Have you ever considered going more of a paleo route? Good fats, protein, vegetables in that order, with no grains or legumes and limited white potatoes. You can learn more about it at Robb Wolf's site or here at Mark's Daily Apple.

I'm prejudiced in its favor because I (female, over forty, obese, on prednisone) have lost over 100 lbs on it, while lowering my blood pressure, backing out of pre-diabetes, and improving my cholesterol profile. Losing weight on prednisone is notoriously difficult, and it also increases your diabetes risk, so doing this while taking it is a bit miraculous.

It's also ridiculously easy to follow, and you don't have to worry too much about counting calories.

Personally, I feel like the more rules I have around food, the more obsessed with food I am. Dropping grain and sugar has really been my only hard-and-fast rule. And by "hard and fast" I mean, I am not above indulging in a few scoops of ice cream once or twice a month.

If you're really serious and don't mind a lot of rules, you could also check out Whole 30, which is basically a really strict version of paleo that you try for 30 days to see what happens.

Last point, I think it's more important to limit between-meal snacking than it is to pick when you have your meals. If I were you, I'd make dinner with my SO the most important/calorie-rich meal of my day, and save most of my carbs for whatever meal is pre-workout.

Good luck!
posted by kythuen at 6:14 AM on October 31, 2013 [6 favorites]

Nthing more protein and more fat! It's the only thing that worked for me. I felt full and fat melted off with no sense of desperation, or feeling like I was doing something unhealthy to myself (which is how I always felt when I tried to limit food while not getting enough fat and protein.) As someone above said: Paleo works.
posted by thegreatfleecircus at 6:52 AM on October 31, 2013

Mod note: folks please don't start an argument about calories in this thread and direct answers towards the OP
posted by jessamyn (staff) at 7:05 AM on October 31, 2013

Can you ask your doctors if you can up your calorie intake for a month or so and in that month train yourself away from carb addiction? I used to have a monsterous sweet tooth with a tendency towards CARB CARB CARB hugemungous breakfastses and when I decided that needed to change I was floored by how much more protein/ fat things I could eat comfortably (without feeling grossly full) and wanted to eat. I never counted calories, but I went from eating 2 bowl of cereal to eating 2 eggs, with a thick bacon strip and with a fistfull of some veg sauteed in the bacon grease. I got more sustained energy, but it did take about a month for the carb beast to go away, especially since carbs seem to require less effort to prepare for a meal.
posted by WeekendJen at 10:03 AM on October 31, 2013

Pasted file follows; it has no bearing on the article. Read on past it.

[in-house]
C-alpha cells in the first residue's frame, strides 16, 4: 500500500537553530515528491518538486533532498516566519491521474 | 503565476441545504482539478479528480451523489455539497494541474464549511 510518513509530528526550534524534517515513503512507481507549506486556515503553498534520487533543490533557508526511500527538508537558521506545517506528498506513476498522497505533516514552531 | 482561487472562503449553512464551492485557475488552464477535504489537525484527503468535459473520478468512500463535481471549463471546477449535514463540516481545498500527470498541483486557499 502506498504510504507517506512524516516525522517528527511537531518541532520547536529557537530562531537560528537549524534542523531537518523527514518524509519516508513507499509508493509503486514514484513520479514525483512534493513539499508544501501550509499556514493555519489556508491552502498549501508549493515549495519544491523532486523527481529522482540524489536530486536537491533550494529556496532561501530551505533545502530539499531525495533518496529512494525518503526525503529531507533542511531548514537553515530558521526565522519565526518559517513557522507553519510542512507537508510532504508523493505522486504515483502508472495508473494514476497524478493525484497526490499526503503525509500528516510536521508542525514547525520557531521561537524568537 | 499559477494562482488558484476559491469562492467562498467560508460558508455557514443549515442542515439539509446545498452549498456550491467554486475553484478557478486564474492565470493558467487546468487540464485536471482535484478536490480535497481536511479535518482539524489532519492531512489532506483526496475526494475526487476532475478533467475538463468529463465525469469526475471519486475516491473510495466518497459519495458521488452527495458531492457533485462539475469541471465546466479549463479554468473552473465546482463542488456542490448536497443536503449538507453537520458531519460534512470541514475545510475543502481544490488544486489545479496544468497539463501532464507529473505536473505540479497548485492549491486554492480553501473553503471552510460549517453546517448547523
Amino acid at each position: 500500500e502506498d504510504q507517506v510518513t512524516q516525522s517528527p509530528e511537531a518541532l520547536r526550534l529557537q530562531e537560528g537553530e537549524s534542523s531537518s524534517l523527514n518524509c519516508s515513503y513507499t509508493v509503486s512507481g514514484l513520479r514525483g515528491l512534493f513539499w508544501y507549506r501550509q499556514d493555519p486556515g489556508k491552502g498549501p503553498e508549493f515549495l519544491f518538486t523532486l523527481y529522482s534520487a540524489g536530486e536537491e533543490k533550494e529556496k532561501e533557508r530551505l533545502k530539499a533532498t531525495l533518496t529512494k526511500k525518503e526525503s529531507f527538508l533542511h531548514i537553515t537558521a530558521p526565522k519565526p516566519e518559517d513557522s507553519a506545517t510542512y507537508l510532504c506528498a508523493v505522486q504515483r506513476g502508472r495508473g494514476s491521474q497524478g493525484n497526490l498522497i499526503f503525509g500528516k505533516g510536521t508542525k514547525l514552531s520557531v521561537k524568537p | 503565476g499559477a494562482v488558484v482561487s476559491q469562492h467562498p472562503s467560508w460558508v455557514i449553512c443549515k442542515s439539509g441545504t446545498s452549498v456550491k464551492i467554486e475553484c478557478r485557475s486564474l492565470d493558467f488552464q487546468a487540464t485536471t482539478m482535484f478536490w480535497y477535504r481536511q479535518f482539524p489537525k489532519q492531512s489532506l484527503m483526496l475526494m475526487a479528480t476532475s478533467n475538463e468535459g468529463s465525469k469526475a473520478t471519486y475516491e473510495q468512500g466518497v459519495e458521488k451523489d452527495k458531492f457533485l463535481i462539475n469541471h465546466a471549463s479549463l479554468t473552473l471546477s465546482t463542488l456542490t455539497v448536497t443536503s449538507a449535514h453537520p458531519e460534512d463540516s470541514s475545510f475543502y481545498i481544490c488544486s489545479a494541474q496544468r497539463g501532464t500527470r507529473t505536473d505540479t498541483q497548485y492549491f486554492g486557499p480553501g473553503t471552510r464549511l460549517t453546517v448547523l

I think the suggestions about moving around when you consume theses calories are worth pursuing. If you could eat a small breakfast and lunch and then have a bigger dinner with your SO that would be nice, right? I think the science on this one might be mixed so why not try it?

When are you eating in relation to the exercise that you do? Can you make sure you're getting calories before you exercise for fuel? Personally, I have to have a small snack about 2 hours before I go running in order to have enough fuel to go the miles. If I have it too close to exercise time, I get all nauseous. If I don't fuel up, I want to quit the entire time and it's awful. (It took some trial and error to figure that out.) My pre-exercise snack also has to include fats, protein and readily accessible sugars. For me this means Lara bars or an apple with a cheese stick or nuts.

Personally, I don't understand the "eating back" exercise calories concept. Isn't it really hard to gauge how many calories a person actually burns during exercise? Plus then food can get tied to exercise as some sort of reward and for my own sanity, the endorphins from exercise have to be reward enough. That's my baggage though.

Making big dietary changes is HARD. And deeply emotional because food is such a primal need. It's normal to struggle and have feelings, is what I'm saying.

Any changes you make need to be somewhat sustainable long-term. People don't lose weight and keep it off by dieting, they keep it off by changing their lifestyle. Something more to think about as you tackle this challenge.

I'm rooting for you.
posted by purple_bird at 1:22 PM on October 31, 2013

Your weight is not a good measure of health, you could weigh a third as much as you do and have a higher body fat percentage. You should calculate your lean muscle mass (using something other than tape) and work from there.
Your resting metabolism is directly impacted by your lean muscle mass. If restricting your calories sucks the life out of you and you can't imagine restricting even further, why not try the other side of that equation and take up weight lifting?
You're getting enough protein in your diet to put on muscle, and don't let anyone tell you that you can't gain muscle while on a calorie restricted diet. You can and you will. Not to mention that the endorphins that newbie weight lifters get will do a lot to elevate your mood.
posted by domo at 2:51 PM on October 31, 2013

Response by poster: Sequence: to be fair, the losing-weight-while-on-Abilify part did come after the gaining-lots-of-weight-while-on-Abilify part. :)

Thanks all, lots to think about. Restraining myself from going through and ticking best answer on just about everything.
posted by dorque at 8:39 AM on November 1, 2013